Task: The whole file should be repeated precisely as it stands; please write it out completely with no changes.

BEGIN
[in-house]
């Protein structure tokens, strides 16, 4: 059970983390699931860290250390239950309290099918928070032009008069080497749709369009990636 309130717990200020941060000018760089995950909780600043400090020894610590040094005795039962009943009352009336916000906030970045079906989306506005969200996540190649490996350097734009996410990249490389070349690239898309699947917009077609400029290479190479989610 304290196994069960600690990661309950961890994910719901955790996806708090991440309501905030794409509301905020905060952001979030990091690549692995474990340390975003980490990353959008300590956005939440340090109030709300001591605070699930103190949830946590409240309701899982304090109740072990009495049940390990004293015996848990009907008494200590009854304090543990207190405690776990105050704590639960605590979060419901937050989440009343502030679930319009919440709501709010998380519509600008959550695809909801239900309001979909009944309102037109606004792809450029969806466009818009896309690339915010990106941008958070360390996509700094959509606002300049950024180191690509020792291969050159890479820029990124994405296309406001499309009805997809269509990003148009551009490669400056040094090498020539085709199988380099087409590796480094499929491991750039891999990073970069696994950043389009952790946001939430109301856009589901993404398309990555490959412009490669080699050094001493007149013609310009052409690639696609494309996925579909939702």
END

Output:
[in-house]
């Protein structure tokens, strides 16, 4: 059970983390699931860290250390239950309290099918928070032009008069080497749709369009990636 309130717990200020941060000018760089995950909780600043400090020894610590040094005795039962009943009352009336916000906030970045079906989306506005969200996540190649490996350097734009996410990249490389070349690239898309699947917009077609400029290479190479989610 304290196994069960600690990661309950961890994910719901955790996806708090991440309501905030794409509301905020905060952001979030990091690549692995474990340390975003980490990353959008300590956005939440340090109030709300001591605070699930103190949830946590409240309701899982304090109740072990009495049940390990004293015996848990009907008494200590009854304090543990207190405690776990105050704590639960605590979060419901937050989440009343502030679930319009919440709501709010998380519509600008959550695809909801239900309001979909009944309102037109606004792809450029969806466009818009896309690339915010990106941008958070360390996509700094959509606002300049950024180191690509020792291969050159890479820029990124994405296309406001499309009805997809269509990003148009551009490669400056040094090498020539085709199988380099087409590796480094499929491991750039891999990073970069696994950043389009952790946001939430109301856009589901993404398309990555490959412009490669080699050094001493007149013609310009052409690639696609494309996925579909939702």